Pieces of a Man
We Interrupt This Program to Bring You . . .
When he wrote "The Revolution Will Not Be Televised," the scathing media critique that leads off this record, the poet and hip-hop progenitor Gil Scott-Heron envisioned a cataclysm so great it would disrupt even America's primetime viewing habits. "Green Acres, The Beverly Hillbillies, and Hooterville Junction will no longer be so damned relevant, and women will not care if Dick finally gets down with Jane on Search for Tomorrow, because Black people will be in the street looking for a brighter day. . .. The Revolution will not be televised."
Electrifying when it first appeared on Scott-Heron's modest, voice-and-drums debut Small Talk at 125th and Lenox, "Revolution" got the full band treatment a year later on this follow-up album; it's this version that is most remembered now. Backed by a group of jazz luminaries—in addition to pianist Brian Jackson, who accompanied the vocalist throughout this era, the band includes bassist Ron Carter, drummer Bernard Purdie, and flutist Hubert Laws—Scott-Heron rolls through verse after caustic verse. He riffs on race, politics, American escapism, and intolerance, leaving just enough room for the musicians to slip tasty responses into the margins. The result is a profound sound: Mind-expanding ideas set against simmering rhythms.
The son of a Jamaican soccer player, Scott-Heron was one of three young black students involved in the court-ordered integration of a public school in Jackson, Tennessee. The experience eventually led him to the creative life. First he wrote poetry, then added hip rhythmic support—throughout this record and his other works from the same period (including the addiction rant "The Bottle"), Scott-Heron's lyrics question the status quo and mock the happy talk of politicians, encouraging listeners to think for themselves. That, of course, is a timeless notion: More than a generation later, when rap started to bubble up, old-timers hauled out this record to show kids how effective spoken-word delivery could really be. Plenty of hip-hop stars have acknowledged the debt—Chuck D of Public Enemy said in a 1994 interview that in his view, "everybody in rap has to know about Gil Scott-Heron, because in a sense, this rhythmic message music started with him."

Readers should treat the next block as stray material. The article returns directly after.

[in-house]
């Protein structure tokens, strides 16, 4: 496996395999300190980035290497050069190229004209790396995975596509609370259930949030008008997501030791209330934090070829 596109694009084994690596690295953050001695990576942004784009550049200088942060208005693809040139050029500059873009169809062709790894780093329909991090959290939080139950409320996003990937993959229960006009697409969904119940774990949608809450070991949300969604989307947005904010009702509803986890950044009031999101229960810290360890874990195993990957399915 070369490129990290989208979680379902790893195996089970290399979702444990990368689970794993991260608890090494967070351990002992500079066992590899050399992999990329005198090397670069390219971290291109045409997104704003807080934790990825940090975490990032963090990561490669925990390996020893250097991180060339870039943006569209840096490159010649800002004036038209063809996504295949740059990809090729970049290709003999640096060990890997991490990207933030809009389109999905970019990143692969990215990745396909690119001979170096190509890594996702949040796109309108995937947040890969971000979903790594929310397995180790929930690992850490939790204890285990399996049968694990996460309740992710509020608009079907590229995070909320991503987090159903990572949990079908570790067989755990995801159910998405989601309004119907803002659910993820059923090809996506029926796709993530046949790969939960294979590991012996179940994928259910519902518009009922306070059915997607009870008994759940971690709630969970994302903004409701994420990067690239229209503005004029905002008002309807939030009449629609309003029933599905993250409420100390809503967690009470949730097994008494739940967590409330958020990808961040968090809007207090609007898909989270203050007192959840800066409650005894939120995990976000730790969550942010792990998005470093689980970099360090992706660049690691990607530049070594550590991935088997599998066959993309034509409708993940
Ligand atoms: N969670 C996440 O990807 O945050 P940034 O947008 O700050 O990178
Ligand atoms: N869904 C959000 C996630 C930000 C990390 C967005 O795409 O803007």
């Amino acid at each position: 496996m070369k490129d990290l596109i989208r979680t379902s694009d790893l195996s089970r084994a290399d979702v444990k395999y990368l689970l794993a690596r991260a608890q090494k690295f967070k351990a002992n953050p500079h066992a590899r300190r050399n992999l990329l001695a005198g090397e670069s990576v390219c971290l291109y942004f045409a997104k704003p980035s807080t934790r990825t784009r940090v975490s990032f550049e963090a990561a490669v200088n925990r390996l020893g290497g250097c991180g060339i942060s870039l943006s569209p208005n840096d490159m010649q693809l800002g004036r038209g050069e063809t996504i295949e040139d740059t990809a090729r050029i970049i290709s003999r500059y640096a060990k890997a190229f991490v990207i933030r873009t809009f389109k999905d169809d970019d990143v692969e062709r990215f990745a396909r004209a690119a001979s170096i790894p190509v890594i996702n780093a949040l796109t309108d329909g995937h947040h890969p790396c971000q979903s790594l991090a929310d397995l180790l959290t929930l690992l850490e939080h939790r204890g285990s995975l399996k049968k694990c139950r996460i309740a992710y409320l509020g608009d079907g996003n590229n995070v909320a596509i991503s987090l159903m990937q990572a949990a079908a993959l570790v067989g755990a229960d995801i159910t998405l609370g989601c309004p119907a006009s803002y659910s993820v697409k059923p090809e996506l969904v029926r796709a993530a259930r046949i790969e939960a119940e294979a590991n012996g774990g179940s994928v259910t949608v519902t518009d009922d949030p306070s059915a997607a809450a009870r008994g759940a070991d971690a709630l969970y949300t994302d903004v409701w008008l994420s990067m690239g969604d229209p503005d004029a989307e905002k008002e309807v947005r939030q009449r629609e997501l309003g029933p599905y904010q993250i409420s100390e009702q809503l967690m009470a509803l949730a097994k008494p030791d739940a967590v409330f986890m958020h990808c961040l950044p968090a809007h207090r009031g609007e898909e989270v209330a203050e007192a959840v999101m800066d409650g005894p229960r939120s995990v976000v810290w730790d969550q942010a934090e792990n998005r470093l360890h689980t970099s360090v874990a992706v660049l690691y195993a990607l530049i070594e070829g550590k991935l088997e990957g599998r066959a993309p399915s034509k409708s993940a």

Released: 1971, Flying Dutchman
Key Tracks: "The Revolution Will Not Be Televised," "Home Is Where the Hatred Is," "Lady Day and John Coltrane."
Catalog Choice: Winter in America
Next Stop: Last Poets: The Last Poets
After That: Public Enemy: Fear of a Black Planet
Book Pages: 684–685